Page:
Commissioners listen to a presentation at the May 20 meeting. L&T photo/Robert Pierce


   • Leader & Times


The rodeo arena at the Seward County Fairgrounds will likely not get needed upgrades this year.

At its May 20 regular meeting, the county commission opted to reopen the bidding process for bleachers at the arena. That decision came after Contract Consultant Neal Coffey reviewed discussion of the project from the May 6 commission meeting.

“We decided to start to go to work with our architect and our code enforcement group to see if we could work on the ADA-compliant problems with the rodeo arena,” he said.

Coffey said officials with the Garden City-based firm GMCN Architects were started in the right direction to create plot and site plans, including ADA compliance requirements. However, as architects worked through the project, significant concerns were raised about a bid the county had received from the Denver-based company Bleachers International, namely that the bid was not ADA compliant.

“That was one of the components in the bid scope,” Coffey said. “We’d said it had to be ADA compliant.”

In discussions with Bleachers International, Coffey said company officials said they can do anything needed on the bleachers for a price.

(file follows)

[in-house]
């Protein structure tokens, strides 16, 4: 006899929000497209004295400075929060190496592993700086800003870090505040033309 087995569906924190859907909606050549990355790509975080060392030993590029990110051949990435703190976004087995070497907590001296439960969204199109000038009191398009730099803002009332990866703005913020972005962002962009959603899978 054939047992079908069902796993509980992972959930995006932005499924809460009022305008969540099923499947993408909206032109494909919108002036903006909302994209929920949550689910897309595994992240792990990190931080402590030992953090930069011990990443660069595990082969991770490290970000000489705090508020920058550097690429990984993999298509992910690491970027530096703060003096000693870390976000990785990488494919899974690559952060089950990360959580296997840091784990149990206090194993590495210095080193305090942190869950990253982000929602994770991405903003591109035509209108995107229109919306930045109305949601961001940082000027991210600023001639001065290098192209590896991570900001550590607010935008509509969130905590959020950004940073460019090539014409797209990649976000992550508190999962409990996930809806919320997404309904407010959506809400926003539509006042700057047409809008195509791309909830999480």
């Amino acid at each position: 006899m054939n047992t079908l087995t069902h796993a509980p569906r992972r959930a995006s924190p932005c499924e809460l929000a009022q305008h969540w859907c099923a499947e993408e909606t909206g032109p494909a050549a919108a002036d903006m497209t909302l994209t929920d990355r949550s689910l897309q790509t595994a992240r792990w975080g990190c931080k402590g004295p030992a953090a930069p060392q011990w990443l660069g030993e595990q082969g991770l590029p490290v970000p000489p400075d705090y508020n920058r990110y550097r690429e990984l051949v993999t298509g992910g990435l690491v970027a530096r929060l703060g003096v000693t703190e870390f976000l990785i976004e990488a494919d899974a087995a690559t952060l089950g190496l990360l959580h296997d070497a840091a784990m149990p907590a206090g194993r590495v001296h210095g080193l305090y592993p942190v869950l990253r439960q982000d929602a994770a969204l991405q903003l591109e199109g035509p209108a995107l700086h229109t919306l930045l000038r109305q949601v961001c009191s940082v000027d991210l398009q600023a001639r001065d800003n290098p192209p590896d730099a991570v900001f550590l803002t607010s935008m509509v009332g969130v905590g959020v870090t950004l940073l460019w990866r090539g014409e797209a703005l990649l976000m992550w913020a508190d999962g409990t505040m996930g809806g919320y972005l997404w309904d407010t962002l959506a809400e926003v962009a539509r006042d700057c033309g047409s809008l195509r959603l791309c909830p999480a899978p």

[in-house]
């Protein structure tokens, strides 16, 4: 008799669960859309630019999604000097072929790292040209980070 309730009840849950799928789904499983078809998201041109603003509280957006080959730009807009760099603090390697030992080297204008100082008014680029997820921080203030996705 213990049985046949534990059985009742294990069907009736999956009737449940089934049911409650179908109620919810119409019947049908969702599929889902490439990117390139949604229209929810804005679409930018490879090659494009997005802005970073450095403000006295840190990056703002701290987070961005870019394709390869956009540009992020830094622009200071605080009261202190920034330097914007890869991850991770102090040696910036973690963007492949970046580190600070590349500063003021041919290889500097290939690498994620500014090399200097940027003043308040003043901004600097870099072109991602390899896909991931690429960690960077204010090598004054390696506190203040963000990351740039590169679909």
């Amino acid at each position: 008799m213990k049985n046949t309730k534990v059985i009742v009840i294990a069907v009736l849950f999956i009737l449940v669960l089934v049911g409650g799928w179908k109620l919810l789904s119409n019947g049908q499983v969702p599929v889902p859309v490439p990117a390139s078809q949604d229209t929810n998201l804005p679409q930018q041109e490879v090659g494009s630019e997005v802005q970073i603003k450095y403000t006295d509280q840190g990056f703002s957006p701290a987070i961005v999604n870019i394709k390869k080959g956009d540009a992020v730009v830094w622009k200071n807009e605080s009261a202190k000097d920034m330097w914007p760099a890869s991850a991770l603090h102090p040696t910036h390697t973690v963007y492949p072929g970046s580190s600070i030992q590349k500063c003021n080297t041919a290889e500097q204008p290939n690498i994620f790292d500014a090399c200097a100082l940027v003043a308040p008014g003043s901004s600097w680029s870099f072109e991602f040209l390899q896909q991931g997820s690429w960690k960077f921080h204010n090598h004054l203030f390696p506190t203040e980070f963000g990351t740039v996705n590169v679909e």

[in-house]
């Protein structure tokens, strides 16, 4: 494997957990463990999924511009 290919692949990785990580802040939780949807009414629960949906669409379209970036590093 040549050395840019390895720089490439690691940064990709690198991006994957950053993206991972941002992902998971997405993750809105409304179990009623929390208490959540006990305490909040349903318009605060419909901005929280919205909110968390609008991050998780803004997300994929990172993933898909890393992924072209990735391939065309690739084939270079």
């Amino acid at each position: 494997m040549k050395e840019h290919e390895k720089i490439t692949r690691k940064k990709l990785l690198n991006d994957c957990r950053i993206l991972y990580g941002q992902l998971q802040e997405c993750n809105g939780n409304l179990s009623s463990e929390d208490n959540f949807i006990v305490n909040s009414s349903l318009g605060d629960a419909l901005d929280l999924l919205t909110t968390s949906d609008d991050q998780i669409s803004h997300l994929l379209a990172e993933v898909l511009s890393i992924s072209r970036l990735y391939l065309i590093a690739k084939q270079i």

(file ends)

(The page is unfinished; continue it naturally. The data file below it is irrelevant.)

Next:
“The further we went down the road on this, and in talking with our architect, it seemed we were getting further and further away from the original bid, which seemed to adulterate the entire bidding process,” he said. If we allow Bleachers International to start changing their product, we wind up with a product that was not bid on or contemplated by the other vendors.”

Coffey said architects with GMCN suggested all previous bids be rejected and firm officials write up a bid scope to include ADA compliance issues as directed by the county’s code enforcement group.

Coffey added this would likewise be done in conjunction GMCN’s knowledge of the ADA compliance that is necessary, and architects would be allowed to take it to bid. This also brings in two new Kansas bidders, of which county officials had no prior knowledge.

“They would actually make certain those two vendors in addition to any other vendors we direct them to send the bid to in that bidding process,” he said. “We made some inquiries with them about the timing of the components as it relates to how quickly we could move through that.”

Coffey said GMCN officials felt they could have a bid proposal posted and ready to receive bids by the end of May.